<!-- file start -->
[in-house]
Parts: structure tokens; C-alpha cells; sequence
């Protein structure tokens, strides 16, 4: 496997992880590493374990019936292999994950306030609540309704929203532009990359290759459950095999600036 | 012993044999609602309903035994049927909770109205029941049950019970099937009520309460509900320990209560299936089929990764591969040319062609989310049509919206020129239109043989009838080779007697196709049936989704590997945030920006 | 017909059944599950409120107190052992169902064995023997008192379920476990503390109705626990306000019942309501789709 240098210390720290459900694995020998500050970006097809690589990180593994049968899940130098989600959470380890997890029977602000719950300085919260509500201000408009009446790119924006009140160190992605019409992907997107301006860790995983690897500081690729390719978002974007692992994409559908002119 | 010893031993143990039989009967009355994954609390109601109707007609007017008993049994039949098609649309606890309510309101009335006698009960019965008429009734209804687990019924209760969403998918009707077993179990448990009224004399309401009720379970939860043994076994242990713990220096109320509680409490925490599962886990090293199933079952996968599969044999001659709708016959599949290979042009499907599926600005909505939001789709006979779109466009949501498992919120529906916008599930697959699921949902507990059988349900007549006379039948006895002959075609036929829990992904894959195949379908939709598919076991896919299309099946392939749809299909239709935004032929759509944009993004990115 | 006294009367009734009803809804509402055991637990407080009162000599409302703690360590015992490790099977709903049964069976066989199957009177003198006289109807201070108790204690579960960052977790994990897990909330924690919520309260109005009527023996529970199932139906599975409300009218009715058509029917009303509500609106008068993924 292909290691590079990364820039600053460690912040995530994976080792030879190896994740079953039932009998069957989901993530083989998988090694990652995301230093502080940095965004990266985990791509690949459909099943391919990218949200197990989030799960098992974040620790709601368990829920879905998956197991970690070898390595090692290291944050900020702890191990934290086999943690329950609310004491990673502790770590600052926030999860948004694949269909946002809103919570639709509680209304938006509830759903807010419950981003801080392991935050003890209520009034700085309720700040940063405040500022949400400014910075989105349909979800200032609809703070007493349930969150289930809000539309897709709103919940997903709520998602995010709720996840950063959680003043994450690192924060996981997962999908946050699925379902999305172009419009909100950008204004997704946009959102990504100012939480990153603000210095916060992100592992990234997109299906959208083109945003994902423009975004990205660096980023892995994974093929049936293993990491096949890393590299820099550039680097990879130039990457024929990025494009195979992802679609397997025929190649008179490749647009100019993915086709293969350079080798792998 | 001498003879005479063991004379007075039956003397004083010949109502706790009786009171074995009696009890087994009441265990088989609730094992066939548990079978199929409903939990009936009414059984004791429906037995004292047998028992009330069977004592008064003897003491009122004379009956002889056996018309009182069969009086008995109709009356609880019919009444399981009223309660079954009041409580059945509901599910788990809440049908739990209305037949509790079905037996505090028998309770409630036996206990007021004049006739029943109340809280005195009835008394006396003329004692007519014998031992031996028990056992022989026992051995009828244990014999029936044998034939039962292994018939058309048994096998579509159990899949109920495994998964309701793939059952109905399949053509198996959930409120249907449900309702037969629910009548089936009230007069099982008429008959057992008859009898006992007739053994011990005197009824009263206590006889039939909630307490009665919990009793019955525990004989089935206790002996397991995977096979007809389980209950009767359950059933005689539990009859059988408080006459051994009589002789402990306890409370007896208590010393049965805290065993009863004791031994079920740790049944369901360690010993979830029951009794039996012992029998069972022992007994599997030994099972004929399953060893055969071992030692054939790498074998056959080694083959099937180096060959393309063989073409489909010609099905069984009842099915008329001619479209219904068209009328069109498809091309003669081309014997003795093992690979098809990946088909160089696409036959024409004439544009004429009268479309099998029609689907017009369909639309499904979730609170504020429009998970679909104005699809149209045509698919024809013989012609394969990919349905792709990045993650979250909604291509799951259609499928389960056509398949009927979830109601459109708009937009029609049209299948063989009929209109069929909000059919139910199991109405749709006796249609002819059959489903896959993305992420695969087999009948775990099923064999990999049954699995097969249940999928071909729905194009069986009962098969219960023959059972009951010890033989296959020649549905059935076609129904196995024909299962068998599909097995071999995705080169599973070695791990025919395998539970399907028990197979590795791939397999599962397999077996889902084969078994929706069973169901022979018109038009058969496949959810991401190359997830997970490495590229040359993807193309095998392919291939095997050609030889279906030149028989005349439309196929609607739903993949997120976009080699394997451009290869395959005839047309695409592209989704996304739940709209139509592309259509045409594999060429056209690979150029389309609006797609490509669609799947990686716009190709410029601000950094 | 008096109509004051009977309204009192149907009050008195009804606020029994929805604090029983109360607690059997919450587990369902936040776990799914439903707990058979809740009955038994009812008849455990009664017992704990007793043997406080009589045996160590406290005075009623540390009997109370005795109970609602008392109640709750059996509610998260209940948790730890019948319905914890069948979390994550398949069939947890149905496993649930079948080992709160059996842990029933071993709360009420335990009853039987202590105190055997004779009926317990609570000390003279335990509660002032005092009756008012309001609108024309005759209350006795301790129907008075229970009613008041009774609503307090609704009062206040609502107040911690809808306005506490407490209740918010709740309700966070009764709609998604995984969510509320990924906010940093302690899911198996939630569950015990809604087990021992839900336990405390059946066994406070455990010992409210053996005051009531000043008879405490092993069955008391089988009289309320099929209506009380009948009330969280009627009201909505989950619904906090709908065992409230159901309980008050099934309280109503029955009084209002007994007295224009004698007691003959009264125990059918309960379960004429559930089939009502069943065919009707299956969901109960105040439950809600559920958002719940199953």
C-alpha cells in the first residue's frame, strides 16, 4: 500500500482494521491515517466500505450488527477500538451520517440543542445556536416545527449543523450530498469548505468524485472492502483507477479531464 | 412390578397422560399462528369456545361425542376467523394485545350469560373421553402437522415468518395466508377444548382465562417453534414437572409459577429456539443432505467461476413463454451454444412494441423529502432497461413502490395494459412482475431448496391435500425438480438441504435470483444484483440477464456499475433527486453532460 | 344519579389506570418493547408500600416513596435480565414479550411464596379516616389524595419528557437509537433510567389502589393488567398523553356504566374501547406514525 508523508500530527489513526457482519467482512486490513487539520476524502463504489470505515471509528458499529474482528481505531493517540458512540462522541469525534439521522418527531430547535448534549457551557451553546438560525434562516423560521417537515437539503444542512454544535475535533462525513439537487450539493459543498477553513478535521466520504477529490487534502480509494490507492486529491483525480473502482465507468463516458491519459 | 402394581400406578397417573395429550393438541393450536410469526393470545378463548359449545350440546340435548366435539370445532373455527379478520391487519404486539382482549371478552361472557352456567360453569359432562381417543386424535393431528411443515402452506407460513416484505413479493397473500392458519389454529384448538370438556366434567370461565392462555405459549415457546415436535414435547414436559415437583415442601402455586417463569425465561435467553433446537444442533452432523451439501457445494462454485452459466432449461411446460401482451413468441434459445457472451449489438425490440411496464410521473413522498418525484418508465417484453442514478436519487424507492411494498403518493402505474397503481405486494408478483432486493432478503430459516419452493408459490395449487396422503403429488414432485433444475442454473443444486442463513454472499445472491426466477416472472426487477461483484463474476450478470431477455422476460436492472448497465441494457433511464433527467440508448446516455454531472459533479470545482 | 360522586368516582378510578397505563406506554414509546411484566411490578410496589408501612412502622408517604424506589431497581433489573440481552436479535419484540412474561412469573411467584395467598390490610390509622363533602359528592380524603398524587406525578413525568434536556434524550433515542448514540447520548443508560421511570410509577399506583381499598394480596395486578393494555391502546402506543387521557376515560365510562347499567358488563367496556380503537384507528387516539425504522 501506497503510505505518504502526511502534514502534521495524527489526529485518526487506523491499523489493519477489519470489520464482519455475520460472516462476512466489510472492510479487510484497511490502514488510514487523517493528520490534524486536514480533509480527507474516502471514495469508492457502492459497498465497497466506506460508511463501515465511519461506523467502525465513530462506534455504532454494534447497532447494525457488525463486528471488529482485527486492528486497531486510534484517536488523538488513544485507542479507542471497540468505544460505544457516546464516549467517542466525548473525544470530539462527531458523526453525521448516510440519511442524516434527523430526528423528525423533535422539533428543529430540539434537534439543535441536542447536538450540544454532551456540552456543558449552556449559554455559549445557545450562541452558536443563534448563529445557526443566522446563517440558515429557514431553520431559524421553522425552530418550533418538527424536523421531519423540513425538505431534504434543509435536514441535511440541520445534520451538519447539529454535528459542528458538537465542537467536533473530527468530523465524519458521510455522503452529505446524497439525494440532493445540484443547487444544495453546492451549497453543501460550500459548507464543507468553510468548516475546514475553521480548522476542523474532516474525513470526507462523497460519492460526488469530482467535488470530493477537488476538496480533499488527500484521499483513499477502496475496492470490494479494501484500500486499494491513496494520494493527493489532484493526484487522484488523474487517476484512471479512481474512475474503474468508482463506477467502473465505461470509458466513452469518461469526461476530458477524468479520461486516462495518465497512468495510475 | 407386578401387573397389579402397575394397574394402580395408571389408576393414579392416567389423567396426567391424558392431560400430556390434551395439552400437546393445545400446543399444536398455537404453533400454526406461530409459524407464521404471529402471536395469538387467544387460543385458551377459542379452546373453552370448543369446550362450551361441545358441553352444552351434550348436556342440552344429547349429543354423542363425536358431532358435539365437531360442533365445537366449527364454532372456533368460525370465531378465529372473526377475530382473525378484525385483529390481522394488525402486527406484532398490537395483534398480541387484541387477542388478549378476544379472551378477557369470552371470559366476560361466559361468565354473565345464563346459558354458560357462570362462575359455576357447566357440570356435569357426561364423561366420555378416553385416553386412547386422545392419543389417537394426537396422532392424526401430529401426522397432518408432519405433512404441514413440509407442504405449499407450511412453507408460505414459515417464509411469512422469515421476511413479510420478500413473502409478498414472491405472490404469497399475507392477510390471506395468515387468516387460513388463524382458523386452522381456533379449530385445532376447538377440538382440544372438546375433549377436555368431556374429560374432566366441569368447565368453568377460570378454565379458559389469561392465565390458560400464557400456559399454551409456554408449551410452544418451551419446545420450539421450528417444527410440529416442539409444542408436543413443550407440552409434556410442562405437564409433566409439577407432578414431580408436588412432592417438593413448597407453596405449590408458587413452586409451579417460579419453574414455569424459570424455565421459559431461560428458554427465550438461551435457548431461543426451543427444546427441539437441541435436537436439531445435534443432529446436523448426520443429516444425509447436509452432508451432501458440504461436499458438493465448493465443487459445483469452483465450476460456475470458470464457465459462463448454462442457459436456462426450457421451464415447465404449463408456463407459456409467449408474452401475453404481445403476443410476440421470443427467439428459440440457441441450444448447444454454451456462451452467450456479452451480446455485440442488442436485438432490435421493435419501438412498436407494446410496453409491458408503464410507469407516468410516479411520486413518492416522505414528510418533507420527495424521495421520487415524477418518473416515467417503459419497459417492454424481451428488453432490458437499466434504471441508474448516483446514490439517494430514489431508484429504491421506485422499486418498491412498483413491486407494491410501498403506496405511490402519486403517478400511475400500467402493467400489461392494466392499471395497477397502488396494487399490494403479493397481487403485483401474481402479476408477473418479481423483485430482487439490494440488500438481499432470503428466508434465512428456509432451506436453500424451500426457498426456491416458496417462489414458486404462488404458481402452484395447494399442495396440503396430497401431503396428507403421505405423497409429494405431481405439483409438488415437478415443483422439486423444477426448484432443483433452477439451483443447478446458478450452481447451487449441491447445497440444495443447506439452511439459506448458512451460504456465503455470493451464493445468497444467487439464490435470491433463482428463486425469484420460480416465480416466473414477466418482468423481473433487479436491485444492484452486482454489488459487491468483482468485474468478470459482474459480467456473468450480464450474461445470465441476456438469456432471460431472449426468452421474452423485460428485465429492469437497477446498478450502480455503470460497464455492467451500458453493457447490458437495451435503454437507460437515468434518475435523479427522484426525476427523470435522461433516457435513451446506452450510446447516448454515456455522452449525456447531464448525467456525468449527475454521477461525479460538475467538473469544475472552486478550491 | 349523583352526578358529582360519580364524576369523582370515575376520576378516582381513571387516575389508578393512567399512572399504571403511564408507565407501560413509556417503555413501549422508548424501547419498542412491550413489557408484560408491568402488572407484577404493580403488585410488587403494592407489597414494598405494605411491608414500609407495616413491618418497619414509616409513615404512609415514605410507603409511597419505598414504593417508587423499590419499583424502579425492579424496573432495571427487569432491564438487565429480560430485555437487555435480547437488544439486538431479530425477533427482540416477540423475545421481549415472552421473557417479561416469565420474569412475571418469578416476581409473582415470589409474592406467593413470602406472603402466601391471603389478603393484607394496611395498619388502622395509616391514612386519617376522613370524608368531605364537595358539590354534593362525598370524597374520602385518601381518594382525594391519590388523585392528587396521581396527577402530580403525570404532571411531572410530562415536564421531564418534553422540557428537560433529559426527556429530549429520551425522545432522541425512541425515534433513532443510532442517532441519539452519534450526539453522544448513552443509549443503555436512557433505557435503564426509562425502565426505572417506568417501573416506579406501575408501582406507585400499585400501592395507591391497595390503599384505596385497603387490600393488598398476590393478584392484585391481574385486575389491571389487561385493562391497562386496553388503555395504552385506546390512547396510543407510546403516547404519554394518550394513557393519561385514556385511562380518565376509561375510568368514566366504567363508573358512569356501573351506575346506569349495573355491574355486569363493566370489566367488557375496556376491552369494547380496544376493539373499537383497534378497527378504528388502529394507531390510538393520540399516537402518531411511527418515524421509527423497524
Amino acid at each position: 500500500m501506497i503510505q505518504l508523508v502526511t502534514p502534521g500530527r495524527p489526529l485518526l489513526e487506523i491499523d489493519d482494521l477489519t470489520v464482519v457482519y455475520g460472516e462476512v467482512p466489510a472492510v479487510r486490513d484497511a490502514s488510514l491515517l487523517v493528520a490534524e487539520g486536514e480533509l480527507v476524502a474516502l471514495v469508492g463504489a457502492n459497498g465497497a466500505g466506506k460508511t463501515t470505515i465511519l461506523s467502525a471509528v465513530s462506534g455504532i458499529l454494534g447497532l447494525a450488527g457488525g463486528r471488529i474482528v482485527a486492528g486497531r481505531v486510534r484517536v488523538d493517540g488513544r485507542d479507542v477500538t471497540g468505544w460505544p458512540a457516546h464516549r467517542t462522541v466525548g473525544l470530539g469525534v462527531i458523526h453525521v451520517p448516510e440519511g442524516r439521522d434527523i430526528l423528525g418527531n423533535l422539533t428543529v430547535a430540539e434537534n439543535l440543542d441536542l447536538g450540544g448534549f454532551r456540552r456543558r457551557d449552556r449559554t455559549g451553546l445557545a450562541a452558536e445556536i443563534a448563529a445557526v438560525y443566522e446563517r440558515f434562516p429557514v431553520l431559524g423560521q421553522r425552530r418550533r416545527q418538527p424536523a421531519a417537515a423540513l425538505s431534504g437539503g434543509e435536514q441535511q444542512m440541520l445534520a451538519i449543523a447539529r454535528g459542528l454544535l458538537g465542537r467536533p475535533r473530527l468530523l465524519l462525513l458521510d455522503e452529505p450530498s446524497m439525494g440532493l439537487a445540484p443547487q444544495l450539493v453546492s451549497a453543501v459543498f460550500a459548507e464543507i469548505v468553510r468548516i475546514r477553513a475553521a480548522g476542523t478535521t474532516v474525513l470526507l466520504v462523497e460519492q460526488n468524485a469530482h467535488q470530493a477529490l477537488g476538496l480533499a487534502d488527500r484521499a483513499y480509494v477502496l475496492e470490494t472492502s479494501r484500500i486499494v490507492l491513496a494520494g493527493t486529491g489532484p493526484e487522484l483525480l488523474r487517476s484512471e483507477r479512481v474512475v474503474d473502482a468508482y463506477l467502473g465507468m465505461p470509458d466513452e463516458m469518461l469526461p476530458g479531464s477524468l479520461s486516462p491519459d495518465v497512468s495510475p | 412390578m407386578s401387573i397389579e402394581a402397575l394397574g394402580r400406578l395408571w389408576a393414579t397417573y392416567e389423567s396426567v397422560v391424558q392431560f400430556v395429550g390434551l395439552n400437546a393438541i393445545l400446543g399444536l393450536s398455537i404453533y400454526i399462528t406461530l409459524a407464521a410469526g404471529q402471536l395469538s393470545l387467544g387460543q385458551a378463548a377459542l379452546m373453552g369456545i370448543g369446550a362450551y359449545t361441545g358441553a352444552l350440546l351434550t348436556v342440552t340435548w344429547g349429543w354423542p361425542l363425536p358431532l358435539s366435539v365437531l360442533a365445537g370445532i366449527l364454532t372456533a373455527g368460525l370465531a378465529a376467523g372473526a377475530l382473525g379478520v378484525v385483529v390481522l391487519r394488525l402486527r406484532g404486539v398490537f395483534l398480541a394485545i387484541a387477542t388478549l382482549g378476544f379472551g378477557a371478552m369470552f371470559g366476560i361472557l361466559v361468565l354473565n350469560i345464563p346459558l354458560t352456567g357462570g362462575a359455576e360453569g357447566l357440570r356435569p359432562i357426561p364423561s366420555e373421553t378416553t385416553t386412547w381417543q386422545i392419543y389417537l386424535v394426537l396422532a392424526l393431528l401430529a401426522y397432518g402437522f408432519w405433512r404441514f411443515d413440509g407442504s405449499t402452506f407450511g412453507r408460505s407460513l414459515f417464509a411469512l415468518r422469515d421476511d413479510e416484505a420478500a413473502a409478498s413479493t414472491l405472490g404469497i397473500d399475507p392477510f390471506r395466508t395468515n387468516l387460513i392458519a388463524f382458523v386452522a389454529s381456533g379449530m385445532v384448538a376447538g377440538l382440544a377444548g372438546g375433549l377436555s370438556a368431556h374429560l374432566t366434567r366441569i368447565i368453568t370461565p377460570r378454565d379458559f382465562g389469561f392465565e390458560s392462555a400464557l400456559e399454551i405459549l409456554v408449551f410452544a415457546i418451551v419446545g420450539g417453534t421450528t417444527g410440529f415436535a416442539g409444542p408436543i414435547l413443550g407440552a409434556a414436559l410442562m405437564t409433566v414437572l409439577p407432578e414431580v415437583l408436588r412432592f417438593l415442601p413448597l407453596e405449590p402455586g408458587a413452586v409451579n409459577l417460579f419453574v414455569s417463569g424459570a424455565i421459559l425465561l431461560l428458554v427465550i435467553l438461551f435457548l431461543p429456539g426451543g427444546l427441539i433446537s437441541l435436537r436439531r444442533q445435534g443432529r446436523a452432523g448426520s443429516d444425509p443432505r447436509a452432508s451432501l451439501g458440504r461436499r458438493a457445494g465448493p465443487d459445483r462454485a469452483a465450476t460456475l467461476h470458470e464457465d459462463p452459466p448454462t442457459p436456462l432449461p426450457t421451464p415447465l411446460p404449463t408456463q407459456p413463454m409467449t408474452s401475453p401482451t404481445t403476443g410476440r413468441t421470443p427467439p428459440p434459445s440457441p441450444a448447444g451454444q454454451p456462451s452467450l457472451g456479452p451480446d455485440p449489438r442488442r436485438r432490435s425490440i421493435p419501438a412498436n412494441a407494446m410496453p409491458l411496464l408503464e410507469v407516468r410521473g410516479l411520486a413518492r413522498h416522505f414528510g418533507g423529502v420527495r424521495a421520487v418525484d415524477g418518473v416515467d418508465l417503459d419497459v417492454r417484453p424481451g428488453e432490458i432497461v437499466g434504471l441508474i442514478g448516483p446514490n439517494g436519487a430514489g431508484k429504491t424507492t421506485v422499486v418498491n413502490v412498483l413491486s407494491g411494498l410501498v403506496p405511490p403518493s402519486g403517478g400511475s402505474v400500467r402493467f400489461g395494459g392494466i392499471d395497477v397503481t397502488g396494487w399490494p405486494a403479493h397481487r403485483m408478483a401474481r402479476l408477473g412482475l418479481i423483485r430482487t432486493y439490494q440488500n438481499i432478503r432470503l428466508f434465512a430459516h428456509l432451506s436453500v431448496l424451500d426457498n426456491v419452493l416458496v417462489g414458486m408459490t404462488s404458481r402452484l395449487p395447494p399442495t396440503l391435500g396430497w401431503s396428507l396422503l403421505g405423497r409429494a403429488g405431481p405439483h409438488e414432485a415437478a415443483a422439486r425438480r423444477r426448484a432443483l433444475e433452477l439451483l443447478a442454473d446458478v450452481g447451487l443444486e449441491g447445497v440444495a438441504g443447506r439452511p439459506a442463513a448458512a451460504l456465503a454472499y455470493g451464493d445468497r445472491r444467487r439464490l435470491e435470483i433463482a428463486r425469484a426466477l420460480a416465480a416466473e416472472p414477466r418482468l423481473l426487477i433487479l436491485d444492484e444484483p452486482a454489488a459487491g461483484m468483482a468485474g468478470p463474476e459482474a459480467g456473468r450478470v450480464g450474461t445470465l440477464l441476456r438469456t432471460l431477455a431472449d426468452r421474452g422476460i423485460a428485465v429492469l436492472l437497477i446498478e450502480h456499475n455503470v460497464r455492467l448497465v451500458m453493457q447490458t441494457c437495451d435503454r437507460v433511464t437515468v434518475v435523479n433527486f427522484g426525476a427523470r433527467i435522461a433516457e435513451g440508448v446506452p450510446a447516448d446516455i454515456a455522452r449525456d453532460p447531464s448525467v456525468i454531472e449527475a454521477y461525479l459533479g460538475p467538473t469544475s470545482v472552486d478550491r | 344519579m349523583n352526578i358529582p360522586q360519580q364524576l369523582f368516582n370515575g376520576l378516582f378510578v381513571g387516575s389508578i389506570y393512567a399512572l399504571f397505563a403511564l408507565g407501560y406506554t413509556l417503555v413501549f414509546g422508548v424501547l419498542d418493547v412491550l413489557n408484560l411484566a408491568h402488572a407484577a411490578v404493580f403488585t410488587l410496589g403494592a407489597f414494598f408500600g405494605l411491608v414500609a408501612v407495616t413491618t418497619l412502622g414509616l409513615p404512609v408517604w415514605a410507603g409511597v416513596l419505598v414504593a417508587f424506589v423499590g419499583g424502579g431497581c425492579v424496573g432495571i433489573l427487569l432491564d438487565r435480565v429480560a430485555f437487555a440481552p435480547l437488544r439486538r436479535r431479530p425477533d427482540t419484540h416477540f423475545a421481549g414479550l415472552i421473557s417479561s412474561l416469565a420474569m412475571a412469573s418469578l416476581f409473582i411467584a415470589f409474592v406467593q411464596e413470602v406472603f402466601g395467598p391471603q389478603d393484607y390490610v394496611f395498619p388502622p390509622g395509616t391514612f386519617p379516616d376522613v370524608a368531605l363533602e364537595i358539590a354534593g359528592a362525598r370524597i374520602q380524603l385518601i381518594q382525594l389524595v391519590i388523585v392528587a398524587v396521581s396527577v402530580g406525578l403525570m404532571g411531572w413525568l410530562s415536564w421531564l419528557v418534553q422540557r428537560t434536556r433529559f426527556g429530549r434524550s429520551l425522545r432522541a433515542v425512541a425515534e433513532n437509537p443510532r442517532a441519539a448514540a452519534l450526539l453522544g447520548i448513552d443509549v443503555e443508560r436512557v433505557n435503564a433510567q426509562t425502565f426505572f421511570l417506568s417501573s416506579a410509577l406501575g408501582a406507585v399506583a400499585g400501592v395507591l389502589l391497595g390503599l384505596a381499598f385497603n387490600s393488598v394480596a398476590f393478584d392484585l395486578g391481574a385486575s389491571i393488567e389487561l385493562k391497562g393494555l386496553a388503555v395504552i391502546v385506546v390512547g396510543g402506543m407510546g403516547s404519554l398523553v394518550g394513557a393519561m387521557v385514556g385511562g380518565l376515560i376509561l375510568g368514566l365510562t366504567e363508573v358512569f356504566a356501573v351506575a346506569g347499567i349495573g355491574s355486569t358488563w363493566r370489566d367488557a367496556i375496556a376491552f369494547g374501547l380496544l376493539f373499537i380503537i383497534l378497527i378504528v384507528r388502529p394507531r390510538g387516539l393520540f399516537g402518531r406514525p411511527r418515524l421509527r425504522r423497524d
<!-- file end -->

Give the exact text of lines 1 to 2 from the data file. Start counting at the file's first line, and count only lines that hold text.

[in-house]
Parts: structure tokens; C-alpha cells; sequence